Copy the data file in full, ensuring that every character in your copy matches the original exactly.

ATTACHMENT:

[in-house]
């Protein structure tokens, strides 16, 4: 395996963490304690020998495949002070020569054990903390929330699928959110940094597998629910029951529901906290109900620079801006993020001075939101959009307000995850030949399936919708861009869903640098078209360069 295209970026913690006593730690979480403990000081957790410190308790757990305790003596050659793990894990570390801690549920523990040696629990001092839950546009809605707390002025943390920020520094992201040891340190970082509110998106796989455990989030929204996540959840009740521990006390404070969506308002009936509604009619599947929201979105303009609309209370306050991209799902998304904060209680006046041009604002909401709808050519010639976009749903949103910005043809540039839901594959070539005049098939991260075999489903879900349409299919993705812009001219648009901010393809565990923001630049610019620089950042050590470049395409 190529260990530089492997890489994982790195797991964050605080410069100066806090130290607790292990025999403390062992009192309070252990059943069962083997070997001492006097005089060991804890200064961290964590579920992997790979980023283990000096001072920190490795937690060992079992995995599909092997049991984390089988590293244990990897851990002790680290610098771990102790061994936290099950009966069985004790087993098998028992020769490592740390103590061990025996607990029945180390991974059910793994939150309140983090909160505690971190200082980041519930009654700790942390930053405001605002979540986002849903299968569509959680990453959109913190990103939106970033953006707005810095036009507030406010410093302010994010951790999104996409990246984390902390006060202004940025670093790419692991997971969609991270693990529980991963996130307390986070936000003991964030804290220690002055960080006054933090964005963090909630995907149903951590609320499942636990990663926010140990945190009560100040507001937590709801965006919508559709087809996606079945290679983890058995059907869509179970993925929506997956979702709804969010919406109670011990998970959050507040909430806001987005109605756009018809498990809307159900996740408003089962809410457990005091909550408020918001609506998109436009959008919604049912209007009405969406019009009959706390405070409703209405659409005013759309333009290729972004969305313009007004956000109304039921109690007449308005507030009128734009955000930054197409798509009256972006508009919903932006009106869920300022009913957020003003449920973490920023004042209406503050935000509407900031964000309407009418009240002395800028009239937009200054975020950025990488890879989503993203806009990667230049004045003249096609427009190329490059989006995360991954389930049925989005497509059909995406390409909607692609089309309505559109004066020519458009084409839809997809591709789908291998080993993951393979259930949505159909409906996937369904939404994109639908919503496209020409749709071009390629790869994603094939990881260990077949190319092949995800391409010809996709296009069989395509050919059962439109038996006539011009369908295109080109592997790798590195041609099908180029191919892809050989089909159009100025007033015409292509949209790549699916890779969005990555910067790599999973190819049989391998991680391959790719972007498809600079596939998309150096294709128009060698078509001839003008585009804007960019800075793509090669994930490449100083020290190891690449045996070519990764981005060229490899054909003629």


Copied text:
[in-house]
């Protein structure tokens, strides 16, 4: 395996963490304690020998495949002070020569054990903390929330699928959110940094597998629910029951529901906290109900620079801006993020001075939101959009307000995850030949399936919708861009869903640098078209360069 295209970026913690006593730690979480403990000081957790410190308790757990305790003596050659793990894990570390801690549920523990040696629990001092839950546009809605707390002025943390920020520094992201040891340190970082509110998106796989455990989030929204996540959840009740521990006390404070969506308002009936509604009619599947929201979105303009609309209370306050991209799902998304904060209680006046041009604002909401709808050519010639976009749903949103910005043809540039839901594959070539005049098939991260075999489903879900349409299919993705812009001219648009901010393809565990923001630049610019620089950042050590470049395409 190529260990530089492997890489994982790195797991964050605080410069100066806090130290607790292990025999403390062992009192309070252990059943069962083997070997001492006097005089060991804890200064961290964590579920992997790979980023283990000096001072920190490795937690060992079992995995599909092997049991984390089988590293244990990897851990002790680290610098771990102790061994936290099950009966069985004790087993098998028992020769490592740390103590061990025996607990029945180390991974059910793994939150309140983090909160505690971190200082980041519930009654700790942390930053405001605002979540986002849903299968569509959680990453959109913190990103939106970033953006707005810095036009507030406010410093302010994010951790999104996409990246984390902390006060202004940025670093790419692991997971969609991270693990529980991963996130307390986070936000003991964030804290220690002055960080006054933090964005963090909630995907149903951590609320499942636990990663926010140990945190009560100040507001937590709801965006919508559709087809996606079945290679983890058995059907869509179970993925929506997956979702709804969010919406109670011990998970959050507040909430806001987005109605756009018809498990809307159900996740408003089962809410457990005091909550408020918001609506998109436009959008919604049912209007009405969406019009009959706390405070409703209405659409005013759309333009290729972004969305313009007004956000109304039921109690007449308005507030009128734009955000930054197409798509009256972006508009919903932006009106869920300022009913957020003003449920973490920023004042209406503050935000509407900031964000309407009418009240002395800028009239937009200054975020950025990488890879989503993203806009990667230049004045003249096609427009190329490059989006995360991954389930049925989005497509059909995406390409909607692609089309309505559109004066020519458009084409839809997809591709789908291998080993993951393979259930949505159909409906996937369904939404994109639908919503496209020409749709071009390629790869994603094939990881260990077949190319092949995800391409010809996709296009069989395509050919059962439109038996006539011009369908295109080109592997790798590195041609099908180029191919892809050989089909159009100025007033015409292509949209790549699916890779969005990555910067790599999973190819049989391998991680391959790719972007498809600079596939998309150096294709128009060698078509001839003008585009804007960019800075793509090669994930490449100083020290190891690449045996070519990764981005060229490899054909003629």